At the 7 o’clock position – another reference to the numeric theme that runs throughout LM FlyingT – is a dial of black or white lacquer that displays the hours and minutes with a pair of elegant serpentine hands in blued gold. The dial is inclined at a 50° tilt so that the time can be read only by the wearer, an intimate communication that highlights the personal nature of LM FlyingT.  On the reverse, the automatic winding rotor takes the shape of a three-dimensional red gold sun with sculpted rays, providing LM FlyingT with four days of power reserve.

The LM FlyingT launches in three 18K white gold versions:
Diamond-set case with black lacquer dial plate $115,000
Fully diamond-set case and dial plate $145,000
Fully baguette diamond-set case and dial plate $315,000

RJ Arraw Ladies Star Twist

RJ, previously known as Romain Jerome, has a reinvented itself with new collection appealing to both men and women. The Arraw Ladies collection has a patented spinning bezel fitted on a 39mm titanium or red gold case which has a trendy look and feel. The Star Twist name is drawn from the colorful gemstones which reflect the beauty and diversity of space with precious sapphires, topazes and amethysts.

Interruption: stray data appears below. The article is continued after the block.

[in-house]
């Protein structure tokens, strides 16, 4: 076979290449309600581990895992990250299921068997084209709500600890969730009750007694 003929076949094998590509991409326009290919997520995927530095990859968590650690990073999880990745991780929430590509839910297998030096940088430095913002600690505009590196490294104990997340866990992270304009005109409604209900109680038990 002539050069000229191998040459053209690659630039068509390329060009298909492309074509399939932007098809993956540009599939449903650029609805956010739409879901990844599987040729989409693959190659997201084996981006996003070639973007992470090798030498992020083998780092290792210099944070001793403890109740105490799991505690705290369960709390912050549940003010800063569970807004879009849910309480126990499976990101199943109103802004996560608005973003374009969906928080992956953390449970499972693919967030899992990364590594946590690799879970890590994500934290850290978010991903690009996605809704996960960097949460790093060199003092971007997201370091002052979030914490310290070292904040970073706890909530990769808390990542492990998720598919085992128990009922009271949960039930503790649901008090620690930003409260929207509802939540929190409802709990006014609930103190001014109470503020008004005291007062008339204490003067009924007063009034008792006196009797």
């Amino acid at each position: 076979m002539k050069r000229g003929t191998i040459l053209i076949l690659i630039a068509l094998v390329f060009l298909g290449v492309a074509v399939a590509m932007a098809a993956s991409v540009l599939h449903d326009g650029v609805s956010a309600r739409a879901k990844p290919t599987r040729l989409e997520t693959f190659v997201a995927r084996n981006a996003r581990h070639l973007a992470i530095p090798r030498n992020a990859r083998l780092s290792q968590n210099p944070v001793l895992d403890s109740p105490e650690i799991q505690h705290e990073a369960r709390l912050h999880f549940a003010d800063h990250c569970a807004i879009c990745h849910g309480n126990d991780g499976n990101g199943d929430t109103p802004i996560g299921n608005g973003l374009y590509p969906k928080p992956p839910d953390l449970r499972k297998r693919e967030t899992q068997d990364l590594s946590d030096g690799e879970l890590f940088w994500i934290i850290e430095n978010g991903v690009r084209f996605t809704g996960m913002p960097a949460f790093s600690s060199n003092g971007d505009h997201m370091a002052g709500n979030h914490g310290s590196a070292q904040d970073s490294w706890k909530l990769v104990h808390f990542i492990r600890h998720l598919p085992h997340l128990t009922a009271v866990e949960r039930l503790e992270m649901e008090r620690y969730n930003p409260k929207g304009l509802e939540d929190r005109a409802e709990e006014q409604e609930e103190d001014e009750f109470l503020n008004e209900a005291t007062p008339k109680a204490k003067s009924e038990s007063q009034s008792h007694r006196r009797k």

The dials are available in four different colors. Each dial represents a different deep-sky object: Titanium Blue Spiral Galaxy, Titanium Purple Spiral Galaxy, Titanium Glowing Eye Nebula, and Gold Blue Magellanic Cloud. Each color is limited to 100 editions.

The RJ-2000 automatic movement displays central hours, minutes, and seconds and has a date aperture at 3 o’clock. Star Twist is waterproof up to 100 meters and is equipped with the interchangeable strap system that allows the strap to be released with a simple ‘click’ by pushing simultaneously on the two lug screws. The retail price of Star Twist Titanium is $16,200, and Gold Blue is $31,800.

Bvlgari Serpenti Seduttori Rose Gold and Diamonds

Bvlgari has extended the Serpenti collection with a bold new Serpenti Seduttori in rose gold. This new collection features an unprecedented design that represents a bold new chapter for the world of Serpenti timepieces with its iconic drop-shaped watch head, a motif that comes from the Serpenti Tubogas watch.